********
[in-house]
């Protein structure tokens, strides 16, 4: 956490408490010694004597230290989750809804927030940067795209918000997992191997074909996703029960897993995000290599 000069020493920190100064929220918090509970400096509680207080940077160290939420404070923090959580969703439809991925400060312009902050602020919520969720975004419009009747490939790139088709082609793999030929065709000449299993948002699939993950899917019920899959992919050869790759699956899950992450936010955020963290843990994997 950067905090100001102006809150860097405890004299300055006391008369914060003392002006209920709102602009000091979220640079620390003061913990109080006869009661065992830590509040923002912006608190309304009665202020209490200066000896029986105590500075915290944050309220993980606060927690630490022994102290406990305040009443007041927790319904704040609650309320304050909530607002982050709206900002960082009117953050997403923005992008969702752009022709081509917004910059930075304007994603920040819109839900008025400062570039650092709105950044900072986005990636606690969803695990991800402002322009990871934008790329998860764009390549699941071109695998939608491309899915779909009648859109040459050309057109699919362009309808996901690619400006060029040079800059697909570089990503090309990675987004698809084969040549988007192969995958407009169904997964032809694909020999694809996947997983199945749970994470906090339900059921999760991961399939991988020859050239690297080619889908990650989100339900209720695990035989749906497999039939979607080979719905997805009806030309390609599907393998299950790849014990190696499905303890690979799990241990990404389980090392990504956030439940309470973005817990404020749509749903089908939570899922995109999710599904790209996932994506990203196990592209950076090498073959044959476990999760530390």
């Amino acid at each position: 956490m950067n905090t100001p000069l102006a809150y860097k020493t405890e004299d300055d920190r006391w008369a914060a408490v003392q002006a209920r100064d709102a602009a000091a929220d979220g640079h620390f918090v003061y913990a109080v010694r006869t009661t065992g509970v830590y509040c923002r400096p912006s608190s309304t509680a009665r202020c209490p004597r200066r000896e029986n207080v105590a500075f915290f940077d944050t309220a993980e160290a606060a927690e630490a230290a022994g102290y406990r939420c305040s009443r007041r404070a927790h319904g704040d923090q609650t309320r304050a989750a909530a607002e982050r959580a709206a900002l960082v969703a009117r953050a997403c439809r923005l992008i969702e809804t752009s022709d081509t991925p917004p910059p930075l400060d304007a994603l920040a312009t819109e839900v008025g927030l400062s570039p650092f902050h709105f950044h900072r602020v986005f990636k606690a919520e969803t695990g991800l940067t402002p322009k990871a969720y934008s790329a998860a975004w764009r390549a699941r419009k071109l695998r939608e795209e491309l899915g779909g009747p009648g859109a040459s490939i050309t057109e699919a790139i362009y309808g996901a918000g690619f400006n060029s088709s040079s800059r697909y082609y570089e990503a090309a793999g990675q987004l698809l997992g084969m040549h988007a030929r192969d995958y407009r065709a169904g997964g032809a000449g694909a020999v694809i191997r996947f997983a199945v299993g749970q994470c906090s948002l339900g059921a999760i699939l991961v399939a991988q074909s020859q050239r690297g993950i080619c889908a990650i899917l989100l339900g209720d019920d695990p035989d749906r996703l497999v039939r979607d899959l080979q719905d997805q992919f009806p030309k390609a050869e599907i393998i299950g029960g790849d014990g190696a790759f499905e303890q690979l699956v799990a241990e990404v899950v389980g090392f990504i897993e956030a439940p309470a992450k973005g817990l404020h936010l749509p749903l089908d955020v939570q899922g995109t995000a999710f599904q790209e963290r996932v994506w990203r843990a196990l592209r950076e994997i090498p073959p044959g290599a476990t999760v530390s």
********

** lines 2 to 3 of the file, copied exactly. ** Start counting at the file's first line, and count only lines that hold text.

């Protein structure tokens, strides 16, 4: 956490408490010694004597230290989750809804927030940067795209918000997992191997074909996703029960897993995000290599 000069020493920190100064929220918090509970400096509680207080940077160290939420404070923090959580969703439809991925400060312009902050602020919520969720975004419009009747490939790139088709082609793999030929065709000449299993948002699939993950899917019920899959992919050869790759699956899950992450936010955020963290843990994997 950067905090100001102006809150860097405890004299300055006391008369914060003392002006209920709102602009000091979220640079620390003061913990109080006869009661065992830590509040923002912006608190309304009665202020209490200066000896029986105590500075915290944050309220993980606060927690630490022994102290406990305040009443007041927790319904704040609650309320304050909530607002982050709206900002960082009117953050997403923005992008969702752009022709081509917004910059930075304007994603920040819109839900008025400062570039650092709105950044900072986005990636606690969803695990991800402002322009990871934008790329998860764009390549699941071109695998939608491309899915779909009648859109040459050309057109699919362009309808996901690619400006060029040079800059697909570089990503090309990675987004698809084969040549988007192969995958407009169904997964032809694909020999694809996947997983199945749970994470906090339900059921999760991961399939991988020859050239690297080619889908990650989100339900209720695990035989749906497999039939979607080979719905997805009806030309390609599907393998299950790849014990190696499905303890690979799990241990990404389980090392990504956030439940309470973005817990404020749509749903089908939570899922995109999710599904790209996932994506990203196990592209950076090498073959044959476990999760530390």
């Amino acid at each position: 956490m950067n905090t100001p000069l102006a809150y860097k020493t405890e004299d300055d920190r006391w008369a914060a408490v003392q002006a209920r100064d709102a602009a000091a929220d979220g640079h620390f918090v003061y913990a109080v010694r006869t009661t065992g509970v830590y509040c923002r400096p912006s608190s309304t509680a009665r202020c209490p004597r200066r000896e029986n207080v105590a500075f915290f940077d944050t309220a993980e160290a606060a927690e630490a230290a022994g102290y406990r939420c305040s009443r007041r404070a927790h319904g704040d923090q609650t309320r304050a989750a909530a607002e982050r959580a709206a900002l960082v969703a009117r953050a997403c439809r923005l992008i969702e809804t752009s022709d081509t991925p917004p910059p930075l400060d304007a994603l920040a312009t819109e839900v008025g927030l400062s570039p650092f902050h709105f950044h900072r602020v986005f990636k606690a919520e969803t695990g991800l940067t402002p322009k990871a969720y934008s790329a998860a975004w764009r390549a699941r419009k071109l695998r939608e795209e491309l899915g779909g009747p009648g859109a040459s490939i050309t057109e699919a790139i362009y309808g996901a918000g690619f400006n060029s088709s040079s800059r697909y082609y570089e990503a090309a793999g990675q987004l698809l997992g084969m040549h988007a030929r192969d995958y407009r065709a169904g997964g032809a000449g694909a020999v694809i191997r996947f997983a199945v299993g749970q994470c906090s948002l339900g059921a999760i699939l991961v399939a991988q074909s020859q050239r690297g993950i080619c889908a990650i899917l989100l339900g209720d019920d695990p035989d749906r996703l497999v039939r979607d899959l080979q719905d997805q992919f009806p030309k390609a050869e599907i393998i299950g029960g790849d014990g190696a790759f499905e303890q690979l699956v799990a241990e990404v899950v389980g090392f990504i897993e956030a439940p309470a992450k973005g817990l404020h936010l749509p749903l089908d955020v939570q899922g995109t995000a999710f599904q790209e963290r996932v994506w990203r843990a196990l592209r950076e994997i090498p073959p044959g290599a476990t999760v530390s």